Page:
But regardless of how inapt the charges, a defendant should get ready to pay: Mounting a legal defense will cost $1 million to $3 million. Mr. Drake had already spent more than $100,000 defending himself before pretrial proceedings even began. He took out a second mortgage on his house and emptied his retirement account to pay a private attorney. By the time he was indicted in 2010, he qualified as “indigent” and was appointed public defenders.
Next, before trial begins, a defendant must visit a Sensitive Compartmented Information Facility, or SCIF, to process information protected under the Classified Information Procedures Act. SCIFs are enclosed, government-controlled rooms for dealing with allegedly classified information allegedly leaked. This hermetically sealed, windowless room is the only place attorneys and their clients can discuss the evidence against the defendant.
The rules are airtight: Attorneys need security clearances to enter the SCIF. The response filings must be drafted in a government office, on a government computer, under the watch of a Justice Department security officer. Telephones, personal laptops and notepads are not allowed into the room. Attorneys cannot take notes. Additionally, the government files things in secret, under seal, to which a defendant has no access but must respond to. Unless the defendant’s team is clairvoyant and has eidetic memory, they are at a profound disadvantage.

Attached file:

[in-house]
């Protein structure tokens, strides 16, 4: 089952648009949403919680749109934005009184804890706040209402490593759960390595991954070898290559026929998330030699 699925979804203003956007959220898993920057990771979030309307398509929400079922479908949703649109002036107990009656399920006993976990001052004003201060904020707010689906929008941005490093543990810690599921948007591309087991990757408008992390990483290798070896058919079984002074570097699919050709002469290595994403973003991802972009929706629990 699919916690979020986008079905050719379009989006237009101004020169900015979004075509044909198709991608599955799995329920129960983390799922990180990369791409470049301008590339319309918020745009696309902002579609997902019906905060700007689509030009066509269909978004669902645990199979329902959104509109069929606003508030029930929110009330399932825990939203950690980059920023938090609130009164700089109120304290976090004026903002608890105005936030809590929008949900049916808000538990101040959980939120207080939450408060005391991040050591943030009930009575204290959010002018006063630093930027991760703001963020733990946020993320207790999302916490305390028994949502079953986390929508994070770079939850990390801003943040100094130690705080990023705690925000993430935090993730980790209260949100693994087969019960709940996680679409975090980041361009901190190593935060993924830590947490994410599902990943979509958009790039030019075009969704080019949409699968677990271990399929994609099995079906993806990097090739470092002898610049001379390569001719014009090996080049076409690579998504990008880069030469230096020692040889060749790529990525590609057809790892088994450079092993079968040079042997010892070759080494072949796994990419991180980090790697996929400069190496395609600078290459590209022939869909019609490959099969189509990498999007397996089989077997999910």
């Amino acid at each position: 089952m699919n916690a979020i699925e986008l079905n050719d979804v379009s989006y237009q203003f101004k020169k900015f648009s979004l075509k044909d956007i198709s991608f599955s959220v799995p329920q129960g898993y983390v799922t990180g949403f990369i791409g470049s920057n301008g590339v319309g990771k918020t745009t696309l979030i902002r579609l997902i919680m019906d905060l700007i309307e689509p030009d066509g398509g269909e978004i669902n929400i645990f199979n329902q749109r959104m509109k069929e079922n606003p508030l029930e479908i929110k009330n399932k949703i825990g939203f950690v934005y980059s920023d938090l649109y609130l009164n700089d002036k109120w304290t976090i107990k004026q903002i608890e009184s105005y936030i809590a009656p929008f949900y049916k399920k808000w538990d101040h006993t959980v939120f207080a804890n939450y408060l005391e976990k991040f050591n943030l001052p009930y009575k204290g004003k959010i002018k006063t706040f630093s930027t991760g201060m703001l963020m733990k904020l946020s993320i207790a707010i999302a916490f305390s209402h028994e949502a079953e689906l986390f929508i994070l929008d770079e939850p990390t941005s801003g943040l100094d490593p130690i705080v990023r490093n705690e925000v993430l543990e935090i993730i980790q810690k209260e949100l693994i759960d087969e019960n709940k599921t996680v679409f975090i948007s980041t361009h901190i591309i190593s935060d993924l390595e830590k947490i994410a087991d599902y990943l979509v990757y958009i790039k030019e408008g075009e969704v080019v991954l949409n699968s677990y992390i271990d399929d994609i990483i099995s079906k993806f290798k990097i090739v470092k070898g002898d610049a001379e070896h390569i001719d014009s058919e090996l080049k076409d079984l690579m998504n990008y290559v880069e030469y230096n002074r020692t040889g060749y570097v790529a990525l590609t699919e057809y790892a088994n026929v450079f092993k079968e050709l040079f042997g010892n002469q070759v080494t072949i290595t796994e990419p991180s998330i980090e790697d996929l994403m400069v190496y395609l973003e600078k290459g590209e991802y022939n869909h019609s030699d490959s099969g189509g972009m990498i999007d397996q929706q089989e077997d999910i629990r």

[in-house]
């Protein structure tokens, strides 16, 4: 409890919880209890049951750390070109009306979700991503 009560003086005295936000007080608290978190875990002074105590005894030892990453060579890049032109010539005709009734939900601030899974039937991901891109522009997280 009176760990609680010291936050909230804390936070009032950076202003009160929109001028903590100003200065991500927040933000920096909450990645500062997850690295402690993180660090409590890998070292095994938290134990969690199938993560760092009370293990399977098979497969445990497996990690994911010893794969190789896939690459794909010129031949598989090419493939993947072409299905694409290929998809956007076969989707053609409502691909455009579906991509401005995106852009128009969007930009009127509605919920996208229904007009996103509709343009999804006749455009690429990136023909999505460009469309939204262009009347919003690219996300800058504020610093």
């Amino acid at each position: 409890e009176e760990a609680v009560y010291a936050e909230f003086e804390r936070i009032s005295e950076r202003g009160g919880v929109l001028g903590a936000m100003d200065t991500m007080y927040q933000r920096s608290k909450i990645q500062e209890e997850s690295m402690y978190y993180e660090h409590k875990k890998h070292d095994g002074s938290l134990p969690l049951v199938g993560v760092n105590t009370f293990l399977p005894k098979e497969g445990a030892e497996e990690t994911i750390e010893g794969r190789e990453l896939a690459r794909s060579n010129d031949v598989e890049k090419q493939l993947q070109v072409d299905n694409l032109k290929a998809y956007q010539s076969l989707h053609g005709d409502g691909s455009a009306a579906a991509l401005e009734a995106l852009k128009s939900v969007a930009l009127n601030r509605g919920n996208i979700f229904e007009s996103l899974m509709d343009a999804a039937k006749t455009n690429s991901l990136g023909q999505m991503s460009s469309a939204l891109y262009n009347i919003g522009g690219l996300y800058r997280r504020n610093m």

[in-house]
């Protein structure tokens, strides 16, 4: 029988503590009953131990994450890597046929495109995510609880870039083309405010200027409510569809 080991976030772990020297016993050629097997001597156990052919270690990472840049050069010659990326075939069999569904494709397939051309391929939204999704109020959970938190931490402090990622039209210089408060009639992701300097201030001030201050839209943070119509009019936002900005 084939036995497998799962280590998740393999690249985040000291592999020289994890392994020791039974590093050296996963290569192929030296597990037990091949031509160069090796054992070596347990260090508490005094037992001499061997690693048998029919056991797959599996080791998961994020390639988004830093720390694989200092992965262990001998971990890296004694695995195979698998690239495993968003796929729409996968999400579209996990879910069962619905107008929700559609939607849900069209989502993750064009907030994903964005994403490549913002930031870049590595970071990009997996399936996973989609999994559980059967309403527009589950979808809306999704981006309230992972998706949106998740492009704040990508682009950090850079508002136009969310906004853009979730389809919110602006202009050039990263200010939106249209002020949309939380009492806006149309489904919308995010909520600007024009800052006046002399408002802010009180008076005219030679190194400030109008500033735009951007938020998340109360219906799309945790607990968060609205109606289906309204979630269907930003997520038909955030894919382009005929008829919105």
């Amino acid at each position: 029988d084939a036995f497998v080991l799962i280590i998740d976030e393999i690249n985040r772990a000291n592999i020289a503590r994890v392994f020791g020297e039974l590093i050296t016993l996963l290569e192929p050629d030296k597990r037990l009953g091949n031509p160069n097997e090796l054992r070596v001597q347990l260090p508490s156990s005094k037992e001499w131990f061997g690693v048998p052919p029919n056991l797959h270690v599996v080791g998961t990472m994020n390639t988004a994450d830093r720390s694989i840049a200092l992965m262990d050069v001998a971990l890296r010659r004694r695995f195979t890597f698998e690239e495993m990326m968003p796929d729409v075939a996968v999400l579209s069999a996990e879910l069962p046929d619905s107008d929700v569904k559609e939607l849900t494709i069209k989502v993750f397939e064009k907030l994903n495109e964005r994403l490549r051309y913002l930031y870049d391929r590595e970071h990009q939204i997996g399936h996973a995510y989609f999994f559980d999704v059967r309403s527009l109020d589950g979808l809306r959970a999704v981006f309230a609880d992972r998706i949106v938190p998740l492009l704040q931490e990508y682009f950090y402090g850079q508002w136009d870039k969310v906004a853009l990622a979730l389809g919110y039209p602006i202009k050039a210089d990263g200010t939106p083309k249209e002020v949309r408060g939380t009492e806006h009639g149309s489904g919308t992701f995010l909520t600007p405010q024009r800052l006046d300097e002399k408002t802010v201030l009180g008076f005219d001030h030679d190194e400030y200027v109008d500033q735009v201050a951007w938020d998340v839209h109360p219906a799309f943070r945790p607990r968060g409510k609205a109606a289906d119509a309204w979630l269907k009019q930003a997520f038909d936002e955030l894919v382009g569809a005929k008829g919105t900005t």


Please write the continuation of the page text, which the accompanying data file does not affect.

Further disadvantages arise in the courtroom. The Classified Information Procedures Act is supposed to allow the government to create “substitutions” for classified information, such as summaries or redactions, as accommodations to be used in court. But the procedures can be manipulated in bizarre ways. In the Drake case, the government tried to invoke the “Silent Witness Rule,” wherein the judge, jury and lawyers must speak in code indecipherable to the public. If that were not Kafkaesque enough, the government even tried to make a “classified by inference” argument that, even though certain information was marked unclassified, Mr. Drake should have known that it should have been classified. Try to follow that logic.